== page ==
Dosage of Antibiotic Prophylaxis in Obesity

Increased BMI is associated with higher rates of both obstetric and infectious complications. 30 Controlled trials assessing the required dosage for antibiotic prophylaxis based on patient BMI have not been assessed in our specialty. Expert opinion recommends twice the normal dose of prophylaxis for morbidly obese patients, who have

a BMI > 35. 19 Future research in this area is needed.

RECOMMENDATIONS FOR PENICILLIN / CEPHALOSPORIN ALLERGY

Penicillin allergy is self-reported by up to 10 % of patients, yet only 10 % of those are actually allergic when skin testing

is performed. 31–33 True anaphylactic response to penicillin is

rare, occurring in 1 to 4 of 10 000 administrations. 34 An allergic reaction to cephalosporins in those with a penicillin

allergy occurs at rates of 0.17% to 8.4%. 35–37 An alternative to cephalosporins should be given only to individuals with a history of penicillin anaphylaxis (shortness of breath or evidence of airway edema rather than just rash or other allergic reaction) or cephalosporin allergy. Alternative prophylactic antibiotics include clindamycin 600 mg IV or erythromycin 500 mg IV.

PREVENTION OF INFECTIVE ENDOCARDITIS

An American Heart Association guideline 38 published in 2007 found no evidence that genitourinary procedures cause IE or that administration of antibiotics prevents IE following such procedures. The American Heart Association therefore does not recommend prophylactic antibiotics for patients undergoing genitourinary procedures; this is a change from their 1997 guideline. They identified 4 conditions that are at highest risk of adverse outcome (Table 2). For patients with the conditions listed in Table 2 who have an established gastrointestinal or genitourinary tract infection or for those who receive antibiotic therapy for another reason (e.g., to prevent wound infection), they suggest it may be rea- sonable that the choice of antibiotic also be active against enterococci (i.e., ampicillin, piperacillin, or vancomycin). They also suggest that it may be reasonable for patients at high risk of IE who have a known enterococcal urinary tract infection or colonization to receive antibiotic treatment prior to any urinary tract manipulation. A review on this recommendation change has been recently published. 39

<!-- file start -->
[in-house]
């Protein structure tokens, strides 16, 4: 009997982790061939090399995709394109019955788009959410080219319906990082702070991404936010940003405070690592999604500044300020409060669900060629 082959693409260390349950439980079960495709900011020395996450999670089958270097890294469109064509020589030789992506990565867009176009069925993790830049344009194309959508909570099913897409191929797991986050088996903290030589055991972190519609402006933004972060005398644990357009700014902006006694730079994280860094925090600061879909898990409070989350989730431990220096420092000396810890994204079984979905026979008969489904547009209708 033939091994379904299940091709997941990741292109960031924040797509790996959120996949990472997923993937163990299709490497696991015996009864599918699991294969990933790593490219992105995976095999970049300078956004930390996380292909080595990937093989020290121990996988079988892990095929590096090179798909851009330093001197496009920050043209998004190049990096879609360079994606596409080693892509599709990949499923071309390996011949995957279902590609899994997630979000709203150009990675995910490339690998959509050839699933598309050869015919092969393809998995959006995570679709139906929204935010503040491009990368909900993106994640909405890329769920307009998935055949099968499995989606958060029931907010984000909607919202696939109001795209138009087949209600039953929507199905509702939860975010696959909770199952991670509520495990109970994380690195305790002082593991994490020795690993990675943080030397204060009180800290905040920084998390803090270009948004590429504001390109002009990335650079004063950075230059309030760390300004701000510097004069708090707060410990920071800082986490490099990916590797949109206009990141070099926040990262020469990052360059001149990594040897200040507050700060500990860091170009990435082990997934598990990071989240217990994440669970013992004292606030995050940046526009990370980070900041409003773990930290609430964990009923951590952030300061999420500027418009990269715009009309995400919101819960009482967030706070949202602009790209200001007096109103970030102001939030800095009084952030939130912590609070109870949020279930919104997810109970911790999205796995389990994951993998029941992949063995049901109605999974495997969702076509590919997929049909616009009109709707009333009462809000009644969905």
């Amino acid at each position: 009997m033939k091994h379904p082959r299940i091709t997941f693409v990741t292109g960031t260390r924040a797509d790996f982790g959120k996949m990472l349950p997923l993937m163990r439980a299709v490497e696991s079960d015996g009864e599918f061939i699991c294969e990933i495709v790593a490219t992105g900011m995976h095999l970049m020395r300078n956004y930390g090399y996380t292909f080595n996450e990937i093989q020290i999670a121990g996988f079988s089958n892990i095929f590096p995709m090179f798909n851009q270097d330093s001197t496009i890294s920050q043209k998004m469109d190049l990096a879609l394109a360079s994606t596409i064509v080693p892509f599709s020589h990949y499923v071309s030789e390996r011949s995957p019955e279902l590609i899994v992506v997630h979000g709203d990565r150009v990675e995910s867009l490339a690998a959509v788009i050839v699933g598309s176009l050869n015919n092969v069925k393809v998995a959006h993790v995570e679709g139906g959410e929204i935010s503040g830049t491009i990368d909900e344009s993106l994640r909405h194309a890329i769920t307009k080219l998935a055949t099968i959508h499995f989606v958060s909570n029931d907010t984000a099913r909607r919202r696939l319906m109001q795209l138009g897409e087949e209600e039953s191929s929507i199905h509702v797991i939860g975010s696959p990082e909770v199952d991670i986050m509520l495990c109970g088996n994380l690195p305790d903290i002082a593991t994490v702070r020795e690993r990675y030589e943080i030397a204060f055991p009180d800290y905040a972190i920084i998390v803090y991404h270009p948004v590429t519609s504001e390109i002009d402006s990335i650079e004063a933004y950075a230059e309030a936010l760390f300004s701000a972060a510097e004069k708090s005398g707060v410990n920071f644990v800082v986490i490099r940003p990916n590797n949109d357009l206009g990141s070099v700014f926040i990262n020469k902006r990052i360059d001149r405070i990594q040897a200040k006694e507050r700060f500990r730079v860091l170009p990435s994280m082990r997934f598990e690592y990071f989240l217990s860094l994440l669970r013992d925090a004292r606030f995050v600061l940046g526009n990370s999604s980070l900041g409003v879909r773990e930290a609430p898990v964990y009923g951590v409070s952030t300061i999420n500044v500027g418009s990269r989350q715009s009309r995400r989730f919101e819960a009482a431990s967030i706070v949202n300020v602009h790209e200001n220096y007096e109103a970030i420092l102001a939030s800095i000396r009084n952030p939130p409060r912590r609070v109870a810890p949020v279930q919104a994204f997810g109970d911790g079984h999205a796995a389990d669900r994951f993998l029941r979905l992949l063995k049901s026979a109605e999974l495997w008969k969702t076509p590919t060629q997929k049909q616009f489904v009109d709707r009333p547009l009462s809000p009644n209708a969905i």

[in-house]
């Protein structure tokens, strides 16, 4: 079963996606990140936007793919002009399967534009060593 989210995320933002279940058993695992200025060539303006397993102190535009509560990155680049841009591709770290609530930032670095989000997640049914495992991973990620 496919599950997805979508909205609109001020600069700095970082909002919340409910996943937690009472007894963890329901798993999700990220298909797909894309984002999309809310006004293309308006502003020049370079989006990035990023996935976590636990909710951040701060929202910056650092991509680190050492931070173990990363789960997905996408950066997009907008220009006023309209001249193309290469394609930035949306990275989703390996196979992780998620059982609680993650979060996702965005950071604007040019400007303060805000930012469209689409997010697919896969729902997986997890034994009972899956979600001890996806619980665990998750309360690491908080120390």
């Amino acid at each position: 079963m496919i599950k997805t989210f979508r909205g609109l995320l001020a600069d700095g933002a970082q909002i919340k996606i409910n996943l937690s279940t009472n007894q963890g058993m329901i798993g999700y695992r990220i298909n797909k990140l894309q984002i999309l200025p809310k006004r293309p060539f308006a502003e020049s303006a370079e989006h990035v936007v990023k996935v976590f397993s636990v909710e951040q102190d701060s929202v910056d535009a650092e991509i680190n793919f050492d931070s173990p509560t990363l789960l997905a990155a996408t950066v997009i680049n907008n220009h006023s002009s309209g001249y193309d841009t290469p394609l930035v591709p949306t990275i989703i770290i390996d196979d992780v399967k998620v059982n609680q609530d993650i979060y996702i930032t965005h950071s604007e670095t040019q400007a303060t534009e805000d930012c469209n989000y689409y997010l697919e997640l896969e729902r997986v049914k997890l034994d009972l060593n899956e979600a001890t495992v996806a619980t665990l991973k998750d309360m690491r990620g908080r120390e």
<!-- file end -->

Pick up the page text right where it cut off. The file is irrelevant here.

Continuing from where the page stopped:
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SOGC Clinical Practice Guideline

SUMMARY

For a number of procedures in obstetrics and gynaecology, the use of prophylactic antibiotics has been shown to reduce infectious morbidity in a safe and cost-effective manner (Table 3).

There remain a number of procedures where the utility of prophylactic antibiotics is either unclear or not well studied. Appropriate antibiotics used at the correct dose and time and with the appropriate frequency will reduce infectious postoperative complications and minimize the development of antibiotic resistant organisms.

Summary Statements

1. Available evidence does not support the use of prophylactic antibiotics to reduce infectious morbidity following operative vaginal delivery. (II-1)

2. There is insufficient evidence to argue for or against the use of prophylactic antibiotics to reduce infectious morbidity for manual removal of the placenta. (III)

3. There is insufficient evidence to argue for or against the use of prophylactic antibiotics at the time of postpartum dilatation and curettage for retained products of conception. (III)

4. Available evidence does not support the use of prophylactic antibiotics to reduce infectious morbidity following elective or emergency cerclage. (II-3)

Recommendations

1. All women undergoing elective or emergency Caesarean
1. All women undergoing elective or emergency Caesarean

1. All women undergoing elective or emergency Caesarean

1. All women undergoing elective or emergency Caesarean section should receive antibiotic prophylaxis. (I-A)

section should receive antibiotic prophylaxis. (I-A)

1. All women undergoing elective or emergency Caesarean section should receive antibiotic prophylaxis. (I-A)

2. The choice of antibiotic for Caesarean section should be

 

a

single dose of a first-generation cephalosporin.

If

the patient has a penicillin allergy, clindamycin or

erythromycin can be used. (I-A)

 

3. The timing of prophylactic antibiotics for Caesarean

 

section should be 15 to 60 minutes prior to skin incision.

No additional doses are recommended. (I-A)

 

4. If an open abdominal procedure is lengthy (> 3 hours)

 

or estimated blood loss is greater than 1500 mL,

an

additional dose of the prophylactic antibiotic may be

given 3 to 4 hours after the initial dose. (III-L)

 

5. Prophylactic antibiotics may be considered for the reduction

 

of

infectious morbidity associated with repair of third

and fourth degree perineal injury. (I-B)

 
6. In patients with morbid obesity (BMI > 35), doubling the
6. In patients with morbid obesity (BMI > 35), doubling the

6. In patients with morbid obesity (BMI > 35), doubling the

6. In patients with morbid obesity (BMI > 35), doubling the antibiotic dose may be considered.

antibiotic dose may be considered. (III-B)

6. In patients with morbid obesity (BMI > 35), doubling the antibiotic dose may be considered.

7. Antibiotics should not be administered solely to prevent

 

endocarditis for patients who undergo an obstetrical pro-

cedure of any kind. (III-E)

 

884 SEPTEMBER JOGC SEPTEMBRE 2010

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Antibiotic Prophylaxis in Obstetric Procedures